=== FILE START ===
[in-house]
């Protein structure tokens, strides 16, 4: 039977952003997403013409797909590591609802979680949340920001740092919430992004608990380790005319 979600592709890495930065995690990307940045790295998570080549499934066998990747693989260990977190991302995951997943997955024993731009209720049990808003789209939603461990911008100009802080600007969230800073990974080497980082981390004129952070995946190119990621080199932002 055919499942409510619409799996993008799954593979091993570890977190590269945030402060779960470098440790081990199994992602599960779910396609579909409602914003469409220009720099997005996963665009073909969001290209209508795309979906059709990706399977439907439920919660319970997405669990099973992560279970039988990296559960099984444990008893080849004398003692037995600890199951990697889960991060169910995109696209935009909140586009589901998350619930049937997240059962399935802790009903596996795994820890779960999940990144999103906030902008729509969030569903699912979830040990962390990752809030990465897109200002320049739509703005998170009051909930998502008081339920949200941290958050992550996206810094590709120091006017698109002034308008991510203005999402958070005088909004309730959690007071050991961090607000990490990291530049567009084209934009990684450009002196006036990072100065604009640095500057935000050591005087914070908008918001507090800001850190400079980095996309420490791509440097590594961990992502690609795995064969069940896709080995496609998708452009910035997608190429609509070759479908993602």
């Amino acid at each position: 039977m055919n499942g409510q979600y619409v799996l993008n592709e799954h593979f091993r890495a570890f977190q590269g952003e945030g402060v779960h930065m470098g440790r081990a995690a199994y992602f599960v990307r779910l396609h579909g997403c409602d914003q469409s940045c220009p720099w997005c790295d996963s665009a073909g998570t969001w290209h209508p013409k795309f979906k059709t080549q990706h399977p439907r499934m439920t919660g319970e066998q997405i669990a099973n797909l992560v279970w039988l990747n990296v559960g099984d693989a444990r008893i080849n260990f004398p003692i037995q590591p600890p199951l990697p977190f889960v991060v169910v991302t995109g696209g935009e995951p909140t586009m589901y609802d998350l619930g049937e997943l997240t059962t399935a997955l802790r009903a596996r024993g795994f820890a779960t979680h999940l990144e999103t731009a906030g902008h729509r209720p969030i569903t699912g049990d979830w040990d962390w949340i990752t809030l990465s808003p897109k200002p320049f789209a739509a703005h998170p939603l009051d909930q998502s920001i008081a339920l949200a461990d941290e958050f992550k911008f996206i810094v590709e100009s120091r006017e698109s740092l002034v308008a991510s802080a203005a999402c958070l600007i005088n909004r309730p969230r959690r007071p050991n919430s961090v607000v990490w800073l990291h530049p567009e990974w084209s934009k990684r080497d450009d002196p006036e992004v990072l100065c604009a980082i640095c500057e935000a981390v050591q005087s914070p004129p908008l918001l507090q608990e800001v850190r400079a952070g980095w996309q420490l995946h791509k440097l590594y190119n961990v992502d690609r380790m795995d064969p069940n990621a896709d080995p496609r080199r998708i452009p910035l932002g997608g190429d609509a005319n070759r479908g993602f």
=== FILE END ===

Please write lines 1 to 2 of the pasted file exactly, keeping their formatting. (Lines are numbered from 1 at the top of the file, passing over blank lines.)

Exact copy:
[in-house]
């Protein structure tokens, strides 16, 4: 039977952003997403013409797909590591609802979680949340920001740092919430992004608990380790005319 979600592709890495930065995690990307940045790295998570080549499934066998990747693989260990977190991302995951997943997955024993731009209720049990808003789209939603461990911008100009802080600007969230800073990974080497980082981390004129952070995946190119990621080199932002 055919499942409510619409799996993008799954593979091993570890977190590269945030402060779960470098440790081990199994992602599960779910396609579909409602914003469409220009720099997005996963665009073909969001290209209508795309979906059709990706399977439907439920919660319970997405669990099973992560279970039988990296559960099984444990008893080849004398003692037995600890199951990697889960991060169910995109696209935009909140586009589901998350619930049937997240059962399935802790009903596996795994820890779960999940990144999103906030902008729509969030569903699912979830040990962390990752809030990465897109200002320049739509703005998170009051909930998502008081339920949200941290958050992550996206810094590709120091006017698109002034308008991510203005999402958070005088909004309730959690007071050991961090607000990490990291530049567009084209934009990684450009002196006036990072100065604009640095500057935000050591005087914070908008918001507090800001850190400079980095996309420490791509440097590594961990992502690609795995064969069940896709080995496609998708452009910035997608190429609509070759479908993602």